Ques­tions to ask be­fore start­ing job hunt

South Florida Sun-Sentinel (Sunday) - - Success - Jill Sch­lesinger Jill on Money Jill Sch­lesinger, CFP, is a CBS News busi­ness an­a­lyst. A for­mer op­tions trader and CIO of an in­vest­ment ad­vi­sory firm, she wel­comes com­ments and ques­tions at askjill @jil­lon­money.com.

Chang­ing ca­reers is be­com­ing the rule rather than the ex­cep­tion. Ac­cord­ing to a long-term study by the La­bor Depart­ment, peo­ple born in the years 1957 to 1964 held an av­er­age of 11.7 jobs from ages 18 to 48.

Dur­ing the Great Re­ces­sion, many were forced to con­sider new po­si­tions, but now, as the la­bor mar­ket con­tin­ues to flour­ish, more work­ers are seek­ing new jobs.

If you are in the mar­ket to make a change, whether due to fi­nan­cial ( job switch­ers can pocket 10 to 30 per­cent larger an­nual pay in­creases than those who stay put, ac­cord­ing to the Fed­eral Re­serve Bank of At­lanta) or life­style con­sid­er­a­tions, fig­ure out why you are jump­ing ship. Be­fore you start spend­ing time and en­ergy on LinkedIn, In­deed, Glass­door and myr­iad other web­sites out there, it’s help­ful to think through some ques­tions. Here are 10 to get you started:

What do I like/dis­like about my cur­rent job/oc­cu­pa­tion?

Do I like my in­dus­try, but not my com­pany?

What skills do I have?

What are my strengths and weak­nesses? How can I use my skills in an­other field/ ca­reer?

Do I need more ed­u­ca­tion or train­ing be­fore mak­ing the leap?

Will I need to work longer hours/days? Will I lose pre­cious va­ca­tion time?

Am I will­ing to phys­i­cally move or en­dure a longer com­mute?

Will my ca­reer change re­quire me to ac­cept a lower salary or a loss of ben­e­fits?

These ques­tions re­quire you to be hon­est with your­self. With re­gard to the last one, if your shift re­quires you to take a step back fi­nan­cially, then be sure to have ad­e­quate sav­ings to cover your ex­penses. In ad­di­tion to your reg­u­lar fixed costs, be sure to in­clude any one-off bills that your new ca­reer might re­quire.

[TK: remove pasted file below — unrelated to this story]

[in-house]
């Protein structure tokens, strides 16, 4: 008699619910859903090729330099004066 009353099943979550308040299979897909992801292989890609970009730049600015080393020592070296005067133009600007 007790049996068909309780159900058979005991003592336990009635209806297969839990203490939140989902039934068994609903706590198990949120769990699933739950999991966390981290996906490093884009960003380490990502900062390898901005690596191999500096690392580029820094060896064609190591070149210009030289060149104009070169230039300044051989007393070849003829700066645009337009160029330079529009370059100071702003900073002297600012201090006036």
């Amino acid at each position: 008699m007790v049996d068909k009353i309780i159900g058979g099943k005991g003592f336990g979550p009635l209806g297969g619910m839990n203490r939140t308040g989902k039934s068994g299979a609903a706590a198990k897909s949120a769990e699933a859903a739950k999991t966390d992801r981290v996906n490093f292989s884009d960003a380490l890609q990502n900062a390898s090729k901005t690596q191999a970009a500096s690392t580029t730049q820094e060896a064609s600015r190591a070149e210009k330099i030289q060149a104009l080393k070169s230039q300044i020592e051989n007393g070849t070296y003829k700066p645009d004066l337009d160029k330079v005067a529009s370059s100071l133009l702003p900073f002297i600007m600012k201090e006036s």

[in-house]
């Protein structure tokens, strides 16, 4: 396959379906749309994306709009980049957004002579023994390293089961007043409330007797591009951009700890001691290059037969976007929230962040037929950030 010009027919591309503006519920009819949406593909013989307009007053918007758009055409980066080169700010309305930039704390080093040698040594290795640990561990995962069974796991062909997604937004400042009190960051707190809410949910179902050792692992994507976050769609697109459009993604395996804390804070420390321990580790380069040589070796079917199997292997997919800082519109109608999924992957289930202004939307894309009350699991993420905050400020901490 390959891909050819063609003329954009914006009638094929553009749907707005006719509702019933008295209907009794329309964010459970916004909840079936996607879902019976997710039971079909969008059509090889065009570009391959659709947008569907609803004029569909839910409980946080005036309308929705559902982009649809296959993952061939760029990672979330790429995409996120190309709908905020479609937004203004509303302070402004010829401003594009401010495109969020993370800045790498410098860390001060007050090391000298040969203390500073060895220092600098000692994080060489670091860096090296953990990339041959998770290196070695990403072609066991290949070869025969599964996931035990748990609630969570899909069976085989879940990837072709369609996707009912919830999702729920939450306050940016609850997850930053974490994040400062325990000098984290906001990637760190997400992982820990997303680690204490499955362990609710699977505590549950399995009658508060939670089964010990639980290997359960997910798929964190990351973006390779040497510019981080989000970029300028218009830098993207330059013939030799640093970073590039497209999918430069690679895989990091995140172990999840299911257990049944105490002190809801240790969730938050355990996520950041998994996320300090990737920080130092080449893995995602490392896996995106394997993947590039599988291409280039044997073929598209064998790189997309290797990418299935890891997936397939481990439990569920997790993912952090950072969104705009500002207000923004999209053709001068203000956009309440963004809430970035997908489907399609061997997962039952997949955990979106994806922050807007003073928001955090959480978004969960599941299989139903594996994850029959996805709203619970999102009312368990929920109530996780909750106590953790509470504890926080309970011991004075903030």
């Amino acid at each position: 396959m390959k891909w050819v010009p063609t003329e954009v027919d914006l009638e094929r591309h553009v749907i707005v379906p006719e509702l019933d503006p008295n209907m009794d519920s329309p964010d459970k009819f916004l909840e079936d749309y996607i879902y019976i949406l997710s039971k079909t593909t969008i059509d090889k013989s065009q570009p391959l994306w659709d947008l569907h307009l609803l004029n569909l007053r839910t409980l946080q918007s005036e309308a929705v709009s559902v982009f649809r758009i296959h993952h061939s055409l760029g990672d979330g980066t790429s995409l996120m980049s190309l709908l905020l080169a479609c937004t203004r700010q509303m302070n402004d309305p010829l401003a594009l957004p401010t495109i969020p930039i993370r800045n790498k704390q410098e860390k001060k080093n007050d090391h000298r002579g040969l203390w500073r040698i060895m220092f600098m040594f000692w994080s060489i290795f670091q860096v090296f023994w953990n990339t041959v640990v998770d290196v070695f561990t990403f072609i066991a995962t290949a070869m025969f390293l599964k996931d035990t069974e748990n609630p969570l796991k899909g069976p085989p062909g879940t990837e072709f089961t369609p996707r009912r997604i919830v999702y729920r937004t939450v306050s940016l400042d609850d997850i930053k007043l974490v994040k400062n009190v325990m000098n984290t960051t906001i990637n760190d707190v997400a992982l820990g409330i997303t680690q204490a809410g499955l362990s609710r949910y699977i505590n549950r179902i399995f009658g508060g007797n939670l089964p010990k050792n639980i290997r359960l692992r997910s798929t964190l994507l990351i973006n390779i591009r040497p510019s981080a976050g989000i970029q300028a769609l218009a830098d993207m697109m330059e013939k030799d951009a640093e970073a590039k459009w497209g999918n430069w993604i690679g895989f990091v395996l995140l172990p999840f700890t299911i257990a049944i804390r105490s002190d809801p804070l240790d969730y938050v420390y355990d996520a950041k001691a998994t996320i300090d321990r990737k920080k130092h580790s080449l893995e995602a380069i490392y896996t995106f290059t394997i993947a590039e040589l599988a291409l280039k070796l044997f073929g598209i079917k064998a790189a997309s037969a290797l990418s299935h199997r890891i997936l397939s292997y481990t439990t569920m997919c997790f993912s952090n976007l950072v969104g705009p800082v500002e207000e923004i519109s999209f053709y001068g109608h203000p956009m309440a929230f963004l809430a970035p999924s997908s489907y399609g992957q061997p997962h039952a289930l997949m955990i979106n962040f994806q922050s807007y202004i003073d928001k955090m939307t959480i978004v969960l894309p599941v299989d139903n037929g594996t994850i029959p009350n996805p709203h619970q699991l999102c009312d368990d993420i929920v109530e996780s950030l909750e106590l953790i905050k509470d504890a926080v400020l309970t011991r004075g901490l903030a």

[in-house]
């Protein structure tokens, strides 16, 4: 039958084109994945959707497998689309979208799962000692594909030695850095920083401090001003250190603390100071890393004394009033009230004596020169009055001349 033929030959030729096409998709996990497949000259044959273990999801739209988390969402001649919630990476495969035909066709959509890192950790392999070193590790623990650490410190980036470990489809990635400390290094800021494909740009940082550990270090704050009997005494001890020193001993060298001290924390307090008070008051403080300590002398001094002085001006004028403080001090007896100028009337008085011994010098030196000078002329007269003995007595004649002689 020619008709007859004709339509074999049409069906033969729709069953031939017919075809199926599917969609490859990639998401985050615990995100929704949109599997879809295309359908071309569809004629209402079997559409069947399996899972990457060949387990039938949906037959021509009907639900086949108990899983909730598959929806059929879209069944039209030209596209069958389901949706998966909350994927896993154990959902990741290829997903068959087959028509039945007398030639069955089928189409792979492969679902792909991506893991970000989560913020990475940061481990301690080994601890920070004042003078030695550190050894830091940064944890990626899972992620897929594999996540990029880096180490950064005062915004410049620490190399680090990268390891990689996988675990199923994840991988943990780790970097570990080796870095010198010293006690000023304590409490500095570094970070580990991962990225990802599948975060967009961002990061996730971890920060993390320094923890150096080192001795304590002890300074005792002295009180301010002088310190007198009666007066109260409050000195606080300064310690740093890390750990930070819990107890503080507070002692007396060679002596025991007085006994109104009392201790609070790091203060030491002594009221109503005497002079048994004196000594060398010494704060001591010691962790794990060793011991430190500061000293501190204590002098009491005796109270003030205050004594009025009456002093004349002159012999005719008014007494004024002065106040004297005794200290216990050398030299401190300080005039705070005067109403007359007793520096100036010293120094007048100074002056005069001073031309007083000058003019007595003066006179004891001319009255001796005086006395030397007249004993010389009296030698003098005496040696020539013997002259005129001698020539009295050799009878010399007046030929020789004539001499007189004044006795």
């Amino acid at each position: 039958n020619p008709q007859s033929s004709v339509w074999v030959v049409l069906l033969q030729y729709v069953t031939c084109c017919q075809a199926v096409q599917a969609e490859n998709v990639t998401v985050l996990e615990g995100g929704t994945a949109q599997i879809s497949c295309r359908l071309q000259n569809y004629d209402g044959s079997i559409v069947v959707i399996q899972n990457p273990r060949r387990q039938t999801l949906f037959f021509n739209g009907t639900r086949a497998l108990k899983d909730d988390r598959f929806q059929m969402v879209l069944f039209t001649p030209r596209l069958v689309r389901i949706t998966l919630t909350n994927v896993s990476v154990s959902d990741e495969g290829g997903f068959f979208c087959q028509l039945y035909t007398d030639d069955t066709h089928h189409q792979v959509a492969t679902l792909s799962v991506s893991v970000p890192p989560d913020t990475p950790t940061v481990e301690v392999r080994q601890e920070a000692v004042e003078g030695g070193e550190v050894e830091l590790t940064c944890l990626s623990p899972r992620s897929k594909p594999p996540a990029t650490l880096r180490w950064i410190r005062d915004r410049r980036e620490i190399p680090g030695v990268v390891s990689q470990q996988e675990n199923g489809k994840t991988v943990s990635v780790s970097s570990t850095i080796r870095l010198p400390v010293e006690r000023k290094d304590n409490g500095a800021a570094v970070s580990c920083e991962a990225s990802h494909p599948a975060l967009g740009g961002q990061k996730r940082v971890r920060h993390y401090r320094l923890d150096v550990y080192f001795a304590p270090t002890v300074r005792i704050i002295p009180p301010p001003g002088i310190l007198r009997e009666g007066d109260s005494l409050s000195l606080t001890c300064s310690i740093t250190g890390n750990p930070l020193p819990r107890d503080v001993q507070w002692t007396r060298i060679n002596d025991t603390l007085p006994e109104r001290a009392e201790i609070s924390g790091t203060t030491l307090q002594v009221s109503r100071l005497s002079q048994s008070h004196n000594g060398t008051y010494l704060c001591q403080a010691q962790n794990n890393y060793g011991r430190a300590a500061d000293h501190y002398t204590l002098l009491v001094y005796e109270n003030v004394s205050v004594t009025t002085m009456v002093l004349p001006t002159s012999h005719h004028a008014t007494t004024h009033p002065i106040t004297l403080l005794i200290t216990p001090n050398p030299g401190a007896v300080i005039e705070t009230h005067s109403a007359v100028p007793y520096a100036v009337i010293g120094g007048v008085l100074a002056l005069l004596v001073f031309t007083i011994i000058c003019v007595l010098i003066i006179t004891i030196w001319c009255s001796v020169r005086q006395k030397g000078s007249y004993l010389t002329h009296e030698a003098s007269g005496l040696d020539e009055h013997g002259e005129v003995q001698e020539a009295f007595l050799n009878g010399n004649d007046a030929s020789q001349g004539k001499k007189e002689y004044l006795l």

Af­ter think­ing this through, you might come to the con­clu­sion that you are bet­ter off stay­ing where you are and ask­ing your boss for a raise. Even though the la­bor mar­ket is tight­en­ing up, you still want to demon­strate your value, how you make a dif­fer­ence to the com­pany and what your po­si­tion is worth in the mar­ket.

Once you have the ev­i­dence and de­sired num­ber in hand, think about your ne­go­ti­a­tion in a slightly dif­fer­ent way.

Re­searchers at Columbia Busi­ness School found that us­ing a range, rather than a sin­gle num­ber may help you in­crease your com­pen­sa­tion. Here’s how it works: If you wanted a $100,000 salary, you’d sug­gest a $100,000 to $120,000 range to your boss. Ranges fre­quently lead to higher salaries for a sim­ple rea­son: most em­ploy­ers are un­likely to go be­low or even the bot­tom end of your range. The key is to an­chor the range with an am­bi­tious, but rea­son­able num­ber at the bot­tom, equiv­a­lent to the one you would have used as a sin­gle dol­lar of­fer.

And don’t try to shoot the moon; most suc­cess­ful range of­fers re­mained within 20 per­cent of one an­other.

Fi­nally, the thought of quit­ting your day job to pur­sue a busi­ness of your own may be in­tox­i­cat­ing and even es­capist, but it may also be a bit un­re­al­is­tic. Most of us can’t af­ford to quit a job that de­liv­ers a reg­u­lar pay­check and ben­e­fits, to boot. One way to beef up your earn­ings is to start mak­ing ex­tra in­come out side of work. Chris Guille­beau’s book “Side Hus­tle” is an easy-to-read resource for those who have the small busi­ness itch.

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